Gas prices for Thanksgiving holiday travelers are projected to stay in the $2.50-per gallon range nationwide, and another drop is anticipated before Christmas, according to one consumer advocate group.

FORT WALTON BEACH – As the Head of Petroleum Analysis for a consumer advocate group focused on monitoring gas prices across the country, you might not expect someone like Patrick DeHaan to be much for jokes.


But when DeHaan sent out his gas price projections this week for the upcoming Thanksgiving holiday, he was fair game. As was his favorite team.


It’s easy to inject a sense of humor into things when gas prices are only anticipated to go up one cent for the holiday – a miniscule increase for the third straight year – and also projected to drop between now and Christmas.


"Many things this year won’t be changing," said DeHaan, who works for GasBuddy. "First, expect the mediocre Detroit Lions and their fans, including me, to suffer for a third straight Thanksgiving Day. Second, expect the national average price of gasoline to be in the $2.50 (per gallon) range for the third straight Thanksgiving.


"Third, expect average gas prices to drop between now and Christmas."


In Fort Walton Beach in the week before Thanksgiving, gas prices were hovering in the $2.25 range for regular unleaded, while in Destin they were around $2.35-$2.40. In Panama City, prices were creeping above $2.40 in most places.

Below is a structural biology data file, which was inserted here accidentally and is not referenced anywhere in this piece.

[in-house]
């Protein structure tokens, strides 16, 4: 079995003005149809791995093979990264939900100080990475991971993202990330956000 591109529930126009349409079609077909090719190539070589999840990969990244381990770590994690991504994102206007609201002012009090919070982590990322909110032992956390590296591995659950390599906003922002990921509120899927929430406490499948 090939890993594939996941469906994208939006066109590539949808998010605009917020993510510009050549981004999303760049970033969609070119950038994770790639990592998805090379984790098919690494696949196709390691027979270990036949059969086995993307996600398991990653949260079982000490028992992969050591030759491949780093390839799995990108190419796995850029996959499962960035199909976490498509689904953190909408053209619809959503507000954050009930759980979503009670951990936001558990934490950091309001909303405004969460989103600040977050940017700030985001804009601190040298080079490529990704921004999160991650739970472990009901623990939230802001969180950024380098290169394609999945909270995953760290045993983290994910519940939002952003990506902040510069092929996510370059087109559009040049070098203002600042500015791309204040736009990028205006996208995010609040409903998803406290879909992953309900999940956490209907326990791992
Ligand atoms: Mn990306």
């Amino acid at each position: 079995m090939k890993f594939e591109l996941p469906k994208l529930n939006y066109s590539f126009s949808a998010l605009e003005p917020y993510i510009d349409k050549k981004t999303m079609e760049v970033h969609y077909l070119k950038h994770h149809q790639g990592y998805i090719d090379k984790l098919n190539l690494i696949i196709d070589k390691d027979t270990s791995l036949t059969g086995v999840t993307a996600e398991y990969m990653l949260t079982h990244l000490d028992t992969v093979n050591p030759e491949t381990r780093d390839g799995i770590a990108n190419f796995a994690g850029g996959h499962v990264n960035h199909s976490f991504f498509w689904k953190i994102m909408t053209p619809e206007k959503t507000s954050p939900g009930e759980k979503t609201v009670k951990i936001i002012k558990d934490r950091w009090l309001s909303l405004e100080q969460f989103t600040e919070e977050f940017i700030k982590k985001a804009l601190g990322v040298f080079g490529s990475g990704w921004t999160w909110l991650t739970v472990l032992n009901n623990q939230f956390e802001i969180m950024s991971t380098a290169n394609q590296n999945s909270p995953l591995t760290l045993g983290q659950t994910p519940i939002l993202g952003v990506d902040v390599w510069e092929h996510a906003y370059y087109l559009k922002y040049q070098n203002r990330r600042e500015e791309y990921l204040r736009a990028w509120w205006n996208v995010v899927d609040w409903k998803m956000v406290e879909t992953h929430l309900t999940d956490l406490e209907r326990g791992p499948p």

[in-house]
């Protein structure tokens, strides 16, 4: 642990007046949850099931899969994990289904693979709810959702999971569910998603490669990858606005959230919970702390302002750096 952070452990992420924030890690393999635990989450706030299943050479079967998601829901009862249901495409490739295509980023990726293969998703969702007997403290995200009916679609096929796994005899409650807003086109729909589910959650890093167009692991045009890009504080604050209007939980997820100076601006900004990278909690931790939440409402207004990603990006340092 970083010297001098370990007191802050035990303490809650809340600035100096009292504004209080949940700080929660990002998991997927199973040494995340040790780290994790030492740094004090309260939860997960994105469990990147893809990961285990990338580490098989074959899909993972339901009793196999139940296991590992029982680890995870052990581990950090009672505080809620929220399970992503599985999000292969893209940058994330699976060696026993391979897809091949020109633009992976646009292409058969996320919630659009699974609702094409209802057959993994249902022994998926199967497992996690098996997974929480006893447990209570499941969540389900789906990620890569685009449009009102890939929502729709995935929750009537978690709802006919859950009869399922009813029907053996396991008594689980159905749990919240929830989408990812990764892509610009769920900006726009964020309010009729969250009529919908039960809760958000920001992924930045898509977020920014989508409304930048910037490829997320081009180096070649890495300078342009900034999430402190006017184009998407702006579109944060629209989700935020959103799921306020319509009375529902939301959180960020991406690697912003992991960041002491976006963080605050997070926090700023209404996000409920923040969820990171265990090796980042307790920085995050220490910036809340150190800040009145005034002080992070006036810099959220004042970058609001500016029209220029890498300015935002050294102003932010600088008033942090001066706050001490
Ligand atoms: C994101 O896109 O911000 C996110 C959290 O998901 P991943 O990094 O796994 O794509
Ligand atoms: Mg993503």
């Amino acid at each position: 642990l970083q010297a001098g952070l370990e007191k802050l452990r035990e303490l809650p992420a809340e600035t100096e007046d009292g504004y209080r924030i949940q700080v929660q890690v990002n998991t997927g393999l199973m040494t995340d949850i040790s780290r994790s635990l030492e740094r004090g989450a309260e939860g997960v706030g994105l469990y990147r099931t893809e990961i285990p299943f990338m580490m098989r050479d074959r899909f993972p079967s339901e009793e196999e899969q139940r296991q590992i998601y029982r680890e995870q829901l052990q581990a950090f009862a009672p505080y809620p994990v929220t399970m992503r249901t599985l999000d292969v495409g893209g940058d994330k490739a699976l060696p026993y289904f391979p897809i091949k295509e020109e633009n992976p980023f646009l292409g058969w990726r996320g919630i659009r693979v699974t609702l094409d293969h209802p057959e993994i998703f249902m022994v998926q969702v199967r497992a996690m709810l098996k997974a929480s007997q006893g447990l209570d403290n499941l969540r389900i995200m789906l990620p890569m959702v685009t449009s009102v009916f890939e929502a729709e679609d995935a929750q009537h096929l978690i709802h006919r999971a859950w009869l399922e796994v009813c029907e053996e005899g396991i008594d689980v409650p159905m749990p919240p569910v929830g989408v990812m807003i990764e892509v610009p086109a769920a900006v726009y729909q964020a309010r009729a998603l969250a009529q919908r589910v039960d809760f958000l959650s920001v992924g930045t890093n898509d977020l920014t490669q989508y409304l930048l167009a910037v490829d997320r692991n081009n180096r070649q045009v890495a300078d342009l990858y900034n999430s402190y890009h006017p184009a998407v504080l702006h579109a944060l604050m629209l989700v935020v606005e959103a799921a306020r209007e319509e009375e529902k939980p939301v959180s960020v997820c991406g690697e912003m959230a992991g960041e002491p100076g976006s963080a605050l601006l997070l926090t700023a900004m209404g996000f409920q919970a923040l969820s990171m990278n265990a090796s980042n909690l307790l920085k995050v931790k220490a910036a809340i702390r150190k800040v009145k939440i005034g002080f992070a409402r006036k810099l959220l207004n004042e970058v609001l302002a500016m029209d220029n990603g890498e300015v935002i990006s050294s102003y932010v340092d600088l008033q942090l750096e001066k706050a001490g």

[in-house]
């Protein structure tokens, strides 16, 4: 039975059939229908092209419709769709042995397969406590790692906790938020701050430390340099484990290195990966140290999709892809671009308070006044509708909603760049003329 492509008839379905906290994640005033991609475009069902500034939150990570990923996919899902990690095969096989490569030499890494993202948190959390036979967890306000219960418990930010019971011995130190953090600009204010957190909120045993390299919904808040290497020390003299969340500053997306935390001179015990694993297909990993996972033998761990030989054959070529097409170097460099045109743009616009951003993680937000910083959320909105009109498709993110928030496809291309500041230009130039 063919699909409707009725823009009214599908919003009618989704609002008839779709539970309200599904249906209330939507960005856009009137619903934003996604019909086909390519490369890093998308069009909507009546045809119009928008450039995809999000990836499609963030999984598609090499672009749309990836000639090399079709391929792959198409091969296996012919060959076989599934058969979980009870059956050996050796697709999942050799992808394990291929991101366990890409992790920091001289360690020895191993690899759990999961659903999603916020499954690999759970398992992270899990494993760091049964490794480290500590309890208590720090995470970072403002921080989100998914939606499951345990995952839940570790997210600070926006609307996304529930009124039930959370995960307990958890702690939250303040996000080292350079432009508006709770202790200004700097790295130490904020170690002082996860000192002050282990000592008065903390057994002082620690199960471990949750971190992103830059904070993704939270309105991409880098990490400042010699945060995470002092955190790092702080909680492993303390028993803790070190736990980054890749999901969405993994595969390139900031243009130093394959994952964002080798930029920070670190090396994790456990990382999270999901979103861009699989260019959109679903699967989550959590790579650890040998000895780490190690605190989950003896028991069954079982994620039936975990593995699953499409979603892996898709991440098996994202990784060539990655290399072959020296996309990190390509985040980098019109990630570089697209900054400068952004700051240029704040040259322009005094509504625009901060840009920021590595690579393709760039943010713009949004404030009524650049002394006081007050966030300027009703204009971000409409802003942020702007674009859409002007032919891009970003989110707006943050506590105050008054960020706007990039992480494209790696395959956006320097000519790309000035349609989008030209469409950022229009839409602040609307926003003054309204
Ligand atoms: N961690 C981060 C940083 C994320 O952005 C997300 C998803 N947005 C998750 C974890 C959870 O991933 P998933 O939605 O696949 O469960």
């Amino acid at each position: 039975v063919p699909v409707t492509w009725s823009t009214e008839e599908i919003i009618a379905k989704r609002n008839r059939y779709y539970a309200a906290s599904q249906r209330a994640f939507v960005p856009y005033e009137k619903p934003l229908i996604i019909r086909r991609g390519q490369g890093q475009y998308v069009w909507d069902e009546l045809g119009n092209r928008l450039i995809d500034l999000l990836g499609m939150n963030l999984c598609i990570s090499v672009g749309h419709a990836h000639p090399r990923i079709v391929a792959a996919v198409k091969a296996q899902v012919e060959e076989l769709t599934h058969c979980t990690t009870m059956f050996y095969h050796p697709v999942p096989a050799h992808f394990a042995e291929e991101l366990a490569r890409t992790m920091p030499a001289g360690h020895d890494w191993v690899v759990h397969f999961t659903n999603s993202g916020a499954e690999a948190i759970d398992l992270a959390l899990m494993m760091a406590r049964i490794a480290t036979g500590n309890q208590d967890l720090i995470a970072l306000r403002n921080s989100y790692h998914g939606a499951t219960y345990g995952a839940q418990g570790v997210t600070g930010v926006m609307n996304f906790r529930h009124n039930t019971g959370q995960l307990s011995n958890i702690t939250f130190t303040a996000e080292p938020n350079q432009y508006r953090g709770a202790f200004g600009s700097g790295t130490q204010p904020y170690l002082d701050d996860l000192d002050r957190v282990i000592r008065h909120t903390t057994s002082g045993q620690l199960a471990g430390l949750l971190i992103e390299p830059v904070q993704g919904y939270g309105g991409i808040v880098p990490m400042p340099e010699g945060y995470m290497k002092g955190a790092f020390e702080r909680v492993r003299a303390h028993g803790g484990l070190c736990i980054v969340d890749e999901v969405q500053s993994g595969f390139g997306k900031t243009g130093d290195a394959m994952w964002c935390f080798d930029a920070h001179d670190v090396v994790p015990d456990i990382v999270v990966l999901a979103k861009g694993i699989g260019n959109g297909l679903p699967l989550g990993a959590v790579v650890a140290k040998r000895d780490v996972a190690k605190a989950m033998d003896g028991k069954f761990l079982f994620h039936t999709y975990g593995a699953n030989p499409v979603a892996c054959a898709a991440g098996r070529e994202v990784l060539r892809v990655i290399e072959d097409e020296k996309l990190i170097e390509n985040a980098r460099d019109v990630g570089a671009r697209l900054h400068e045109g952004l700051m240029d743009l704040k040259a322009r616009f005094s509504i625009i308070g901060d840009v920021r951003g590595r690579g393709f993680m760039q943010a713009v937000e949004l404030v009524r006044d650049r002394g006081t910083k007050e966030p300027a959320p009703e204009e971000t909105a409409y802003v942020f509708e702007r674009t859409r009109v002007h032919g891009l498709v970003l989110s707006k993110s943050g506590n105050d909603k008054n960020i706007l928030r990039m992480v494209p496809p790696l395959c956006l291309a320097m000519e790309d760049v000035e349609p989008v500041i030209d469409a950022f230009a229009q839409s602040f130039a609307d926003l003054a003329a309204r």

And while gas prices have hovered around the same price for Thanksgiving trips the last three years, we haven’t experienced a significant increase since 2017, when prices hopped from $2.13 to $2.53 for the holiday. That followed the steepest drop in the last decade from 2013 to 2014, when prices dipped from $2.79 to $2.05.


Need more insight into our good fortunes at the gas pumps? We’re still lower than where we were at Thanksgiving 10 years ago – $2.62 in 2009 – and we’re almost one dollar underneath where we were in 2012, when prices hit a Thanksgiving decade-high of $3.44.


That was part of a three-year stretch from 2011-2013 where gas prices averaged $3.34 across the country for Thanksgiving. According to a recent GasBuddy survey, 65% of Thanksgiving travelers use automobiles.


The reason why we haven’t seen prices jump back up in that range? In recent years, we’ve been producing more of the oil ourselves.


"In regards to why prices remain far lower than earlier this decade, you see a paradigm change in 2015," DeHaan said. "In late 2014, due to the rise in U.S. oil production, OPEC raised oil production, flooding the market and leading to lower price. In 2017, they tightened as you see prices rose, but because of continued increases in US oil production over the last few years, prices have remained relatively low."